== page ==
The exact cause of Osgood-Schlatter condition is unknown. There is one school of thought that believes the cause to be the result of many microfractures that are not noticeable but which affect the growth plate behind the bump. The other school of thought believes that the persistent stress of the thigh muscles (quadriceps) pulling on the ligaments at the bump affects the growth plate. Most of the athletes who are affected are young enough for the long bones still to be immature. The immaturity combined with the relentless irritation appears to set off the condition, hence the term an overuse condition.
Osgood-Schlatter condition occurs more frequently in early adolescent males by a ratio of about 3:1. Boys are usually between the ages of 11 and 13 at onset of the condition. Girls are usually a couple of years older at onset, between 13 and 15.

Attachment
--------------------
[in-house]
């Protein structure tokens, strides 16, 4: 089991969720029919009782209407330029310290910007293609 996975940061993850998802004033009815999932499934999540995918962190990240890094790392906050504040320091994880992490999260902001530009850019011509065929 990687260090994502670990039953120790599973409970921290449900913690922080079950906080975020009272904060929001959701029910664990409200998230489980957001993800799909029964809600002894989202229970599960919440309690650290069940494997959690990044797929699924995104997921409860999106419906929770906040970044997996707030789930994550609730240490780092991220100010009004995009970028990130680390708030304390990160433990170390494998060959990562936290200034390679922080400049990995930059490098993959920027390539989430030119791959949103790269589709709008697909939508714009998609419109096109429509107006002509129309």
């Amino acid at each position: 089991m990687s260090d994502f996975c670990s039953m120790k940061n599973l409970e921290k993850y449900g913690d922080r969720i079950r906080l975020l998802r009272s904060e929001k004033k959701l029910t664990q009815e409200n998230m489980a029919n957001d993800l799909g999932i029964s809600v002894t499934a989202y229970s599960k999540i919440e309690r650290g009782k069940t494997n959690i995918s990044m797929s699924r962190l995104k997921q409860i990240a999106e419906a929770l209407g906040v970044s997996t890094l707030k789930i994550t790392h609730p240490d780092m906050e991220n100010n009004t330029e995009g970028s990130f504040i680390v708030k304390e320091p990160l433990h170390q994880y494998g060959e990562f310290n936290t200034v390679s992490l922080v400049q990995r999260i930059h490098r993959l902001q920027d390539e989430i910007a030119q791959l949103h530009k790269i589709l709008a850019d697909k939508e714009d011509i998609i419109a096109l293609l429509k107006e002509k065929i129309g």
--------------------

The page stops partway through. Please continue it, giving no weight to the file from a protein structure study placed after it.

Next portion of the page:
Symptoms of the following disorders can be similar to those of Osgood- Schlatter condition:
Kienboeck disease is an acquired bone disorder. Abnormalities of the lunate bone in the wrist develop following an injury or inflammation. Recurrent pain and stiffness occur in conjunction with thickening, swelling and tenderness in the soft tissue overlying the lunate bone. The range of motion in the wrist may become limited. (For more information on this disorder, choose "Kienboeck" as your search term in the Rare Disease Database.)
Legg-Calve-Perthes syndrome is a rare disease affecting the hip joint. Abnormalities in bone growth early in life may result in permanent deformity of the hip joint several years later. (For more information on this disorder, choose "Legg-Calve" as your search term in the Rare Disease Database.)